In his clever response, Mr. Jagdish Sagar, one of the key figures in securing those post-bid concessions for the single bidders in the Delhi Vidyut Board privatisation, says not a word about double-standards adopted by the CAG in assessing what was done in regard to the DVB privatisation and those of the hotels in Mumbai. He says not a word about the gross illegalities that were committed in the former — that the terms of the privatisation were completely changed after the bids had been rejected; that the alterations amounted to thousands of crores; that the new terms were not communicated to the other qualified bidders; that these terms were made available to the single bidders even when the only authority that was competent to approve them had not done so.
The cleverness consists in writing a response that does not address even a single one of these facts, and yet somehow conveys the impression that what I had written about the CAG’s double standards was not based on facts! Indeed, Sagar accomplishes more. He conveys the impression that what was done had my endorsement! Yes, he and his colleagues gave me a general briefing about the need to privatize distribution of electricity in Delhi, and about the ‘‘model’’ that would be followed. Did he by chance also brief me that concessions worth thousands of crore would be made over to the private companies after their bids had been rejected, and that also through private negotiations with those single bidders? That this would be done without the sanction required by law? That stores and other assets would be turned over free? Did he educate me to the fact that those two single bidders were being guaranteed a post-tax rate of return of sixteen per cent, which comes to a guaranteed pre-tax return of twenty four per cent? And did I perchance endorse these twin boons — that the single bidders would be guaranteed a return, and that too a pre-tax return of twenty four per cent?!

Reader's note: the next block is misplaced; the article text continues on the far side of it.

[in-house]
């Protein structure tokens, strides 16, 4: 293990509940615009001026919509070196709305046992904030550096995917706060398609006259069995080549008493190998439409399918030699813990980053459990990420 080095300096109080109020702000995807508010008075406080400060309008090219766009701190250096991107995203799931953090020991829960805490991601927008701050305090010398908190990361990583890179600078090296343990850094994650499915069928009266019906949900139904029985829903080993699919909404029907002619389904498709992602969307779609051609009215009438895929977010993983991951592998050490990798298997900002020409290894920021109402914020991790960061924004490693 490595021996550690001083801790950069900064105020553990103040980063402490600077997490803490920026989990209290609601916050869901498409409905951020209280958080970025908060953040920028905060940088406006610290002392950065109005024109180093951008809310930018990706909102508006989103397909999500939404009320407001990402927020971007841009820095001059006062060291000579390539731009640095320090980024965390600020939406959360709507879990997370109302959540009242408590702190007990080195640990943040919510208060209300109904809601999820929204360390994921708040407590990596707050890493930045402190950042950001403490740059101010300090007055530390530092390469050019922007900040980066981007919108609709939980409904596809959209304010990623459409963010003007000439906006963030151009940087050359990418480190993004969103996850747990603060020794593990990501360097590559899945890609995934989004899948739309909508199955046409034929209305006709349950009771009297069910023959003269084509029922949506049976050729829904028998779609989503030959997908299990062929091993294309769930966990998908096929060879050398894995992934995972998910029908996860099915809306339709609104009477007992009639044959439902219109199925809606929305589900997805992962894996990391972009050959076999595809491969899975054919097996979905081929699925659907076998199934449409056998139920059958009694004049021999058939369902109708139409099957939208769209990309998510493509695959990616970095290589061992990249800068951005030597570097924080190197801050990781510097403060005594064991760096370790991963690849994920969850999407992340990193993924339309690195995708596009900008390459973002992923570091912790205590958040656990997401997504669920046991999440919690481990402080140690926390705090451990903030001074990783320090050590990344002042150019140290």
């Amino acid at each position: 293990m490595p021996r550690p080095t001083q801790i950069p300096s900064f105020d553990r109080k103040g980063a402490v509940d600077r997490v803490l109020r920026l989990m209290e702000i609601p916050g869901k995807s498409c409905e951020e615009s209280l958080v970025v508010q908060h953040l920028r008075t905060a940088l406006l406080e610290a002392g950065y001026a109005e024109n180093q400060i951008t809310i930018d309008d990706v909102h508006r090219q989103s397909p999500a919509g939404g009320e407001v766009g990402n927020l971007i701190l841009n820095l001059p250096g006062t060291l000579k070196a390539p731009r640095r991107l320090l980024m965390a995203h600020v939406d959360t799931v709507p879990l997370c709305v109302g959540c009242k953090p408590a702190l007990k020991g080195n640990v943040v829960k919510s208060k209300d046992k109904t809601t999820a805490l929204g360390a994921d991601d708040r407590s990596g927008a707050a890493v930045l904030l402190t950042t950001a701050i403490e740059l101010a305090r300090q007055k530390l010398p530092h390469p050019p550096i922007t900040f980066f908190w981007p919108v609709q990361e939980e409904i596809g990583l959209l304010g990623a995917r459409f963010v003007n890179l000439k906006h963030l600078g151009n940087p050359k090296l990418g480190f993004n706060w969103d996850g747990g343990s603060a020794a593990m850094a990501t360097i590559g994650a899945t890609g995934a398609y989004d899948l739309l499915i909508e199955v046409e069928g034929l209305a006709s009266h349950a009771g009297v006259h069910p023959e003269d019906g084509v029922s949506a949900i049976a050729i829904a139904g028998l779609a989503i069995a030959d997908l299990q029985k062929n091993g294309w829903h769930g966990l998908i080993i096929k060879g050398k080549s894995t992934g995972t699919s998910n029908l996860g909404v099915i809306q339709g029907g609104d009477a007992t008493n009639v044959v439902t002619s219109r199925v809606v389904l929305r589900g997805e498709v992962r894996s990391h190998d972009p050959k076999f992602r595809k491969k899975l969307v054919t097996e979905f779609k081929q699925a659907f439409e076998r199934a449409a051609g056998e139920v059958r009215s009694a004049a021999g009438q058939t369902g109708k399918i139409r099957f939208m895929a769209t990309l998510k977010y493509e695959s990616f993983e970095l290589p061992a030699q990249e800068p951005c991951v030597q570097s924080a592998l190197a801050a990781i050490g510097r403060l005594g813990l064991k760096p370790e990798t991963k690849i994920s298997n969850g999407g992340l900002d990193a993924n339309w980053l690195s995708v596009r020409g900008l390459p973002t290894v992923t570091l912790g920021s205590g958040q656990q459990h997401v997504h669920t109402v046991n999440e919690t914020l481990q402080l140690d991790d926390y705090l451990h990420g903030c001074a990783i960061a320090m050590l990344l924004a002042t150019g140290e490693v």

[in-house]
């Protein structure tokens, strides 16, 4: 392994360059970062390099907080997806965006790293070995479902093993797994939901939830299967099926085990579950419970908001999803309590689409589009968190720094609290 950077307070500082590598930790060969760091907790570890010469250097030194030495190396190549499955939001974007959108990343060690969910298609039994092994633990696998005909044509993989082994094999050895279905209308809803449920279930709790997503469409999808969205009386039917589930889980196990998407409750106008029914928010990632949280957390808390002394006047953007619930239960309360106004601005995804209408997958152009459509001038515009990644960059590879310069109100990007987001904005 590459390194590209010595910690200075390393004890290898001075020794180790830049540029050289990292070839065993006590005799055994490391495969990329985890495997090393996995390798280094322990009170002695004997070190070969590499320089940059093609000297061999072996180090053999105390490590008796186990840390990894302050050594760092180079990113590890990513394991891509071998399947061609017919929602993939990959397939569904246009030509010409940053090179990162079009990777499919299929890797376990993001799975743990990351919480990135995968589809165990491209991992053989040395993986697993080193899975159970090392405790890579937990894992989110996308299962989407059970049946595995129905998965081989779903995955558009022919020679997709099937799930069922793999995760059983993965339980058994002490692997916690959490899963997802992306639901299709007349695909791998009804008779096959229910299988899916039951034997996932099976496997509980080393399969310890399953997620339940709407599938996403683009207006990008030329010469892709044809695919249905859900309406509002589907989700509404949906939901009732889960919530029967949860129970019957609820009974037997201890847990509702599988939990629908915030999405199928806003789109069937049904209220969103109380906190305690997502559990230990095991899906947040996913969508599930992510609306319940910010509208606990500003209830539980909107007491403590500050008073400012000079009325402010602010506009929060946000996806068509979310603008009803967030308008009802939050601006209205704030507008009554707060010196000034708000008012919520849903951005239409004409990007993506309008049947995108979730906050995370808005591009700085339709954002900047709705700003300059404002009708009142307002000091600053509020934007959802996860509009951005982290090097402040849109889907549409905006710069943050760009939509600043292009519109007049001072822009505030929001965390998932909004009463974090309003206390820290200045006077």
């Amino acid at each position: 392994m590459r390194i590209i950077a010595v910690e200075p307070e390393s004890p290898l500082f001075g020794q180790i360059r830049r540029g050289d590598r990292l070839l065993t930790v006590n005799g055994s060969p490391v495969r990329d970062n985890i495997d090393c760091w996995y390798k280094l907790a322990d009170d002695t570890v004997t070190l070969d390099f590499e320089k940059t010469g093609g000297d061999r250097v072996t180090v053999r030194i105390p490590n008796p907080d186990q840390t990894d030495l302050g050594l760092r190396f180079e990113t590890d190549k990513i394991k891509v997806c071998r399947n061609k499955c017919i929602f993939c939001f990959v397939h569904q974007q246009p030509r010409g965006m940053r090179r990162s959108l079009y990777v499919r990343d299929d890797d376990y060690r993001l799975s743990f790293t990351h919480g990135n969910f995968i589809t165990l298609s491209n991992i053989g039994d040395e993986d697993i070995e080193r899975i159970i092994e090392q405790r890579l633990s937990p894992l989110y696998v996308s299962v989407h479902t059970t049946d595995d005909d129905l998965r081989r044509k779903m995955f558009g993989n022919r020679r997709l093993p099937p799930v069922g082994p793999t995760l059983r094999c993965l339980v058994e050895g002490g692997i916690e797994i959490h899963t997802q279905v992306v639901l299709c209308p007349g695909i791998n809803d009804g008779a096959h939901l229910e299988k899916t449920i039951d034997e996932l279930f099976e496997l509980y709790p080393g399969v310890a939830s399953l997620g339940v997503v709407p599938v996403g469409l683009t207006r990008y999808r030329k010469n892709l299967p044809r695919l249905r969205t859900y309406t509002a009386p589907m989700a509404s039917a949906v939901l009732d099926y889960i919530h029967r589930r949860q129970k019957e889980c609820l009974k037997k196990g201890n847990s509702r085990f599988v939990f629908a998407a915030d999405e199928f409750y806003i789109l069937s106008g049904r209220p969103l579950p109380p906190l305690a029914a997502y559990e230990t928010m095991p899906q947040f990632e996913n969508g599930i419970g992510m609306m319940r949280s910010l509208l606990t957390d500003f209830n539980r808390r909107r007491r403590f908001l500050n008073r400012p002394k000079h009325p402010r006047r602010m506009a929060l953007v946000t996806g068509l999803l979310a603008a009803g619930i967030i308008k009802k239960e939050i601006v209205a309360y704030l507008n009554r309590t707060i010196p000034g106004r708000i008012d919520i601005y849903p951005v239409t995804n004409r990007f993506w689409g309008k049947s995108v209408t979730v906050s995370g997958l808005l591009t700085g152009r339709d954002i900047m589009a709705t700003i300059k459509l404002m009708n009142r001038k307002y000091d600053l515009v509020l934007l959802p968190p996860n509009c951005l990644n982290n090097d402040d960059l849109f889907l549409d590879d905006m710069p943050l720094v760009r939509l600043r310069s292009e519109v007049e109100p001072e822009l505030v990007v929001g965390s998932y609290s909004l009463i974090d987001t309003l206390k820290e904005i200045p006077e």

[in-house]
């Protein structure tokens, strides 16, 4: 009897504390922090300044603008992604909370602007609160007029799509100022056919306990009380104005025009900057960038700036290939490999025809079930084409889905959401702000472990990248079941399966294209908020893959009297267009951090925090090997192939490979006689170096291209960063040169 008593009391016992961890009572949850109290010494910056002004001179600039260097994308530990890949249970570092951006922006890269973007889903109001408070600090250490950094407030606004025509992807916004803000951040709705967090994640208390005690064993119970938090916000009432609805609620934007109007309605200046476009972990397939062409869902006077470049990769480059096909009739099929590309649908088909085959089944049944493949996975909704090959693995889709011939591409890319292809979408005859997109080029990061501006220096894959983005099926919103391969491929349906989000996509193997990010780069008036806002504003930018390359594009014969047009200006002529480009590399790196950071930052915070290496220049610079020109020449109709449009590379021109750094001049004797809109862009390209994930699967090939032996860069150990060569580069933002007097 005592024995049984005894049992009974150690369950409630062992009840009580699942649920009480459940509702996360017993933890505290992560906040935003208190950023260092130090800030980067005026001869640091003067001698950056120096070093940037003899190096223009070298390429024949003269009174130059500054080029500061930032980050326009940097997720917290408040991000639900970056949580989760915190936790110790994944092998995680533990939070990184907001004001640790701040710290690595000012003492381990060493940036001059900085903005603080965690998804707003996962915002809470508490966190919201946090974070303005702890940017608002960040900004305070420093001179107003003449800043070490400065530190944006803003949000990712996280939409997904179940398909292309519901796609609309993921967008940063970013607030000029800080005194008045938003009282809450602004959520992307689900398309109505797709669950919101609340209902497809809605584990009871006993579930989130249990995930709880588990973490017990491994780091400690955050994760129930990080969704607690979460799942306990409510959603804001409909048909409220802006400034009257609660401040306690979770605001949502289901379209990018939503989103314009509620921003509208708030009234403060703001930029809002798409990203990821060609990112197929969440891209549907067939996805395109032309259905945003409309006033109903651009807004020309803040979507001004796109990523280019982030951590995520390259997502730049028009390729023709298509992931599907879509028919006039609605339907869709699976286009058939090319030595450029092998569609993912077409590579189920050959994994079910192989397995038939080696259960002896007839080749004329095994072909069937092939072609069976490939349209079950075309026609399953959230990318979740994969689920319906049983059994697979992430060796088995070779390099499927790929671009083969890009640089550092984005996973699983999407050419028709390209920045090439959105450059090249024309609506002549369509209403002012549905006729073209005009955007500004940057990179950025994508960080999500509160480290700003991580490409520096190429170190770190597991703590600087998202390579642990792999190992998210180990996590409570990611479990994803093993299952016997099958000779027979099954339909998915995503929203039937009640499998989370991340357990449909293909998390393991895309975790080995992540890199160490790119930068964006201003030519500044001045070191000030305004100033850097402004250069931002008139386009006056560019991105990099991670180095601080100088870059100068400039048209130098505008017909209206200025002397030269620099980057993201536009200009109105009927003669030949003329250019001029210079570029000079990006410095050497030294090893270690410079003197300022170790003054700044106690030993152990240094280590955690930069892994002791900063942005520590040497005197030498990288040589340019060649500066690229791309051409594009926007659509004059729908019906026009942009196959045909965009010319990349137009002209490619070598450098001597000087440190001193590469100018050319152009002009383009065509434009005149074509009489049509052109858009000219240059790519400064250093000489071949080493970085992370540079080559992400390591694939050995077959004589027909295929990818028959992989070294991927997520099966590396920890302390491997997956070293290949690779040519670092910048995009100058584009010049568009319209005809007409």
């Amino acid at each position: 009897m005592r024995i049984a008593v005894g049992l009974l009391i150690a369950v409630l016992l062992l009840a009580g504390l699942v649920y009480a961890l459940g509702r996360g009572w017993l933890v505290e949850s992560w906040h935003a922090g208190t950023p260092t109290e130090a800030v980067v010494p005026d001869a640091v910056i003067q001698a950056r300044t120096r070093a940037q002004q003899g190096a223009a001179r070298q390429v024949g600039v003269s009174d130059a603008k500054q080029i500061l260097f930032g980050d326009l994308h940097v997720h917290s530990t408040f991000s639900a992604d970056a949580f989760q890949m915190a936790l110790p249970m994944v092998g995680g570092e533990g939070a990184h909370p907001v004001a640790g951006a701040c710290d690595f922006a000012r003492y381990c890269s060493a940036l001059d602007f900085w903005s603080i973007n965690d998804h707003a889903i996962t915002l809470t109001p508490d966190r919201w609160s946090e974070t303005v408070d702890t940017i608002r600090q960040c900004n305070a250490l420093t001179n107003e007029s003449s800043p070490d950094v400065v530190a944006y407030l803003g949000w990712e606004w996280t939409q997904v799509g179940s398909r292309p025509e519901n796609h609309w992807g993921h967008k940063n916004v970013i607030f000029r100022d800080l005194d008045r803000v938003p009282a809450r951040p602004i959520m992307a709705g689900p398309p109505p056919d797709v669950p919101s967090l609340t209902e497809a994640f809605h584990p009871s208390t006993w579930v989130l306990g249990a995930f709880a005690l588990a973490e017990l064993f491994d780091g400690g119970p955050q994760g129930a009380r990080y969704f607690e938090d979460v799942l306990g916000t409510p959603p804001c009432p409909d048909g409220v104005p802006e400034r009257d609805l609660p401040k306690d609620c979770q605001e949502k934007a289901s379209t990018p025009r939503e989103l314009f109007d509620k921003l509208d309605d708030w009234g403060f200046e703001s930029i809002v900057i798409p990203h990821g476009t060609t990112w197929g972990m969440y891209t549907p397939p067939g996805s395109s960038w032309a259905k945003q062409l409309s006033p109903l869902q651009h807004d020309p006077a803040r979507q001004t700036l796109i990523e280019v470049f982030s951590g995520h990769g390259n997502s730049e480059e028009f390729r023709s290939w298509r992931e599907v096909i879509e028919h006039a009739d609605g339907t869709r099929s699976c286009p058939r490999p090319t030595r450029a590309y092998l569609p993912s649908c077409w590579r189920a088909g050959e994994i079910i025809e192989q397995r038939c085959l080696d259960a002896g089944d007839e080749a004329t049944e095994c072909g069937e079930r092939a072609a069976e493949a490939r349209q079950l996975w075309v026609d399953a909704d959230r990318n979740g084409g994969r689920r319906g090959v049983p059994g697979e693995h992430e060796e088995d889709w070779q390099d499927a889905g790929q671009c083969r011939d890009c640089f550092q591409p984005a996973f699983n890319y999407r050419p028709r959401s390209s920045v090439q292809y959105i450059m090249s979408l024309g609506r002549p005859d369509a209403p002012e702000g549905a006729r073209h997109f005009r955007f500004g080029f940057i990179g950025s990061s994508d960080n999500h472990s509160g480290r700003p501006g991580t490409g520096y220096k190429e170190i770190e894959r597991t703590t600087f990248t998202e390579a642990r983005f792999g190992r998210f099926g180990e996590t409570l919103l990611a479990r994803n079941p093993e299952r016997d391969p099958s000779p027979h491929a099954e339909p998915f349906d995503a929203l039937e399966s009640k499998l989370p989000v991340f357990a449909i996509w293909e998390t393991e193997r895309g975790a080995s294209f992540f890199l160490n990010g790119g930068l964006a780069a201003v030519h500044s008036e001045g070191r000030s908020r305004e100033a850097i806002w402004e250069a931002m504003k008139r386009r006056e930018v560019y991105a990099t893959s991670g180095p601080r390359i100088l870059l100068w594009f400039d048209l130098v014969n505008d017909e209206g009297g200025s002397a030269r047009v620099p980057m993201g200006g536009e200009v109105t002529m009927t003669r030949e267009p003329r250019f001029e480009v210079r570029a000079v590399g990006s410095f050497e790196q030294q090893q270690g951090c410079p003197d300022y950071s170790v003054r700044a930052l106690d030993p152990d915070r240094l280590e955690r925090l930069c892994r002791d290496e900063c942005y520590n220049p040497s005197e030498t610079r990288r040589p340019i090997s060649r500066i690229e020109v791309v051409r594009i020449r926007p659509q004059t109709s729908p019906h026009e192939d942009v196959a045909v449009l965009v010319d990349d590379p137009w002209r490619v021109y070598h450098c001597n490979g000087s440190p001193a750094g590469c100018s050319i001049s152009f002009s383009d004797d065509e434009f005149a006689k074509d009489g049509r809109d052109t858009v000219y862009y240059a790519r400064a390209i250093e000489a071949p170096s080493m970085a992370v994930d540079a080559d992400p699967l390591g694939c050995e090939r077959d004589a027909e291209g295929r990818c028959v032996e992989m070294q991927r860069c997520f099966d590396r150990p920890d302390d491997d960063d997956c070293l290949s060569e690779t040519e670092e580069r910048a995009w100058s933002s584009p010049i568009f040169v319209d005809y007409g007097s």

There is an even more telling fact, and it would be good to learn whether I endorsed this sleight of hand too. Recall that in the final bids that were accepted the private distribution companies were guaranteed a post-tax return of 16 per cent. But in the Policy Direction that the Government of Delhi gave to the Regulator, and the Notification it issued — on November 22, 2001 — the Government stated that ‘‘tariffs shall be determined such that the distribution licensees earn, at least, 16 pc return on the issued and paid up capital and free reserves …’’ When, and by whose grace did those two words get added so that the guarantee became, not of ‘‘16 pc return’’, but of ‘‘16 pc post-tax return’’? Was that done on the analogy of the NTPC? In that case, was the NTPC norm not available when the Policy Direction was issued to the Regulator?